Monthly Archives: October 2016

Busy

I’ve gotten settled into the routine of the school year, and as usual, I’m busy,  I’m in a hurry, and it feels wrong to take a break.  While the busy-ness and hurried-ness seem productive, it’s a lie.  Doing more and more, faster and faster, is not getting me anywhere!

I think I’ll remind myself of a few things, try to apply them, and maybe enjoy life more.

  • I’m going to purposely avoid rushing, hurrying, and haste.
  • I’m going to revisit my priorities and be sure the things that are truly important are scheduled.
  • I’m going to more carefully consider my opportunities and say “no”more often.

 

Homework Due 11/1 and 11/2

And the winners are…

Keep reading!

Math for the Middle Grades – Lessons 10, 23, 28.  Lesson 22 is optional.  We’ll work on lessons 24-27 in class.  Also due on 11/2 is Homework #9:  Mixed Review, to be turned in without scoring.

Lesson 28 is the start of our work on decimals – just tenths and hundredths for now.  Students were encouraged to think in terms of money.

Math 76  – Lessons 29-32 and Test 4.

Algebra 1/2 – Lessons 36-40

Algebra 1 – Lessons 36-40

Algebra 2 – Lesson 36-40

Geometry – Section 5:3

The winners have been chosen.  To claim your prize, valued at somewhere between zero and a million dollars, email Mrs. Sands and let her know you saw your name on the list of winners!  You must email to claim your prize.  Prizes not claimed by midnight on Sunday, 10/30, will be awarded to someone else.  Check back on Monday to see if any new awards were made!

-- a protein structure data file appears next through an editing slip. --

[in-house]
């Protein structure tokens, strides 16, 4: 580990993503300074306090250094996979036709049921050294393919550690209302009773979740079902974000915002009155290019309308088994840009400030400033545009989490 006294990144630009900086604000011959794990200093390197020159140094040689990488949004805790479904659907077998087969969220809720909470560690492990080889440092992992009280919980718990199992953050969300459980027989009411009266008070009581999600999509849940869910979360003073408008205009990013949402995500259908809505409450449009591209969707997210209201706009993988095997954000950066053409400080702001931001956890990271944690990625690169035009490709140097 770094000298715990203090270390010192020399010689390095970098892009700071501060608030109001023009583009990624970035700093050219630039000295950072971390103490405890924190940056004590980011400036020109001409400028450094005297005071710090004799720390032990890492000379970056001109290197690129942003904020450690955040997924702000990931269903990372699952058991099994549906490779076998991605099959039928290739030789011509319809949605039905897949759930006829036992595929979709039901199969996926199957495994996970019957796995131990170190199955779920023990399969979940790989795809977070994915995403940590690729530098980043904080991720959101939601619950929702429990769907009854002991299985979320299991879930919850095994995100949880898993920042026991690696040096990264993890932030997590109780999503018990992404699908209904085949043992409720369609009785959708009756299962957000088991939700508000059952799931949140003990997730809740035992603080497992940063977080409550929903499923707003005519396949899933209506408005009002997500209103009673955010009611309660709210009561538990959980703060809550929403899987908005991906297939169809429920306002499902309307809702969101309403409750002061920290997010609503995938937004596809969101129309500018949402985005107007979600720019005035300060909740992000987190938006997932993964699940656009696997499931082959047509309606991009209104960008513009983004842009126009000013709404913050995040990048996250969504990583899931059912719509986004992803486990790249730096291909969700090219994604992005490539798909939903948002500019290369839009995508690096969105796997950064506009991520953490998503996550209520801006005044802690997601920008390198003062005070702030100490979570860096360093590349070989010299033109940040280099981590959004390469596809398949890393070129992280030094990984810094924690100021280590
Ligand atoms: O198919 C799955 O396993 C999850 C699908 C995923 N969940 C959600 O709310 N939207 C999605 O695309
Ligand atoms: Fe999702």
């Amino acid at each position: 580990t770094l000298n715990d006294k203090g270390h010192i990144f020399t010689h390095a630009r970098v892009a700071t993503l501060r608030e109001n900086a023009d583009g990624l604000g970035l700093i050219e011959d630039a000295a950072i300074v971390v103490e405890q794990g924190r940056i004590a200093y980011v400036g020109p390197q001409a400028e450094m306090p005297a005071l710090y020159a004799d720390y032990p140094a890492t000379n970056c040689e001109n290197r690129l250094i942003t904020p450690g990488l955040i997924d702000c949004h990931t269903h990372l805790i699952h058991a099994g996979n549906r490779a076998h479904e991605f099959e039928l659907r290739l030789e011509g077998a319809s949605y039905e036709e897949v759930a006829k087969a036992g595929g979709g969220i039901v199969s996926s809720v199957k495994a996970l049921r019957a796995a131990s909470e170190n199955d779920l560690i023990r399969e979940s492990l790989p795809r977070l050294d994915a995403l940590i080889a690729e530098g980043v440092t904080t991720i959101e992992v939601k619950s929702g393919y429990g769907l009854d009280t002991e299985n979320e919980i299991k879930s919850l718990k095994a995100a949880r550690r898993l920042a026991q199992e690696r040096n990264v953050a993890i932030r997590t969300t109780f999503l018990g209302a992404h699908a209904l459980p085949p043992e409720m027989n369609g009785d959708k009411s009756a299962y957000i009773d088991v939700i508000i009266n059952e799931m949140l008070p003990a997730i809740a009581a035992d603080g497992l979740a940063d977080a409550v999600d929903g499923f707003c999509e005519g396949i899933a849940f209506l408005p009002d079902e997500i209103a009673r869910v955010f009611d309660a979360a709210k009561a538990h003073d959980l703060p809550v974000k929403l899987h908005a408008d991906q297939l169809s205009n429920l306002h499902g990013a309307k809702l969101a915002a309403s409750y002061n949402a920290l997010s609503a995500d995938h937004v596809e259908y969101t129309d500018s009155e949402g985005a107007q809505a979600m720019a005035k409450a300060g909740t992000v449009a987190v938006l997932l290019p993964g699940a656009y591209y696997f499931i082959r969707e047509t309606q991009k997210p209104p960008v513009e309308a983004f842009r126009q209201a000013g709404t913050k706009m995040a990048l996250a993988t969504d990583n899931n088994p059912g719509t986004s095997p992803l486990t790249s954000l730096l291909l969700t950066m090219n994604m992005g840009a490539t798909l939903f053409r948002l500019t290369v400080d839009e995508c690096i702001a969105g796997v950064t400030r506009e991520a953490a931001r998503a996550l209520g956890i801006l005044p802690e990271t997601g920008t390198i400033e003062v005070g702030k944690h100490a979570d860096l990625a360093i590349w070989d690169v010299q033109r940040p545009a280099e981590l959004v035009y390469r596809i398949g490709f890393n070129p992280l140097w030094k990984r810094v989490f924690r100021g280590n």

If you were not able to turn in your tickets, email and tell a good story about why your tickets didn’t make it into the drawing.  Your efforts might be rewarded.

 

 

Opinions

Dixon Ticonderoga pencils are the best pencils in the world.

Recipes are merely suggestions.

Plants should stay outside.

These are a just a few of my many opinions.  I have more opinions than I have people to listen to them.  Sharing my opinions with you makes me happy!  Leave a comment to suggest a topic, share your opinion about something, or ask a question so I can give my opinion about it.  Keep it positive and appropriate.  I’ll respond to as many as possible. Thanks.

 

 

Homework Due 10/25 and 10/26

For the past few weeks, I have handed out tickets to be entered in a drawing mid-semester. Each week each student gets a raffle ticket if he or she has everything turned in.  On 10/25 and 10/26 the tickets will be collected and there will be a drawing for prizes valued somewhere between zero and million dollars (probably closer to zero).  Winners will be announced here! In order to claim your prize, email me and tell me you saw your name here.

Be sure to email Mrs. Sands if you have any questions about your homework!

Math for the Middle Grades:  Lessons 19-21.  Also due on 10/19 is “Chapter 1 Test” in the Homework (HW) section of your binder.   It’s one sheet of paper.   Be sure to show your work. If necessary, attach another sheet of paper and clearly label each problem worked on the paper. This assignment is to be completed at home, but not scored.  Turn in the Chapter 1 Test unscored.  This assignment may be completed in more than one sitting, open book.  If you are struggling, look back in chapter 1 for similar problems.  If you are still having a hard time, email me.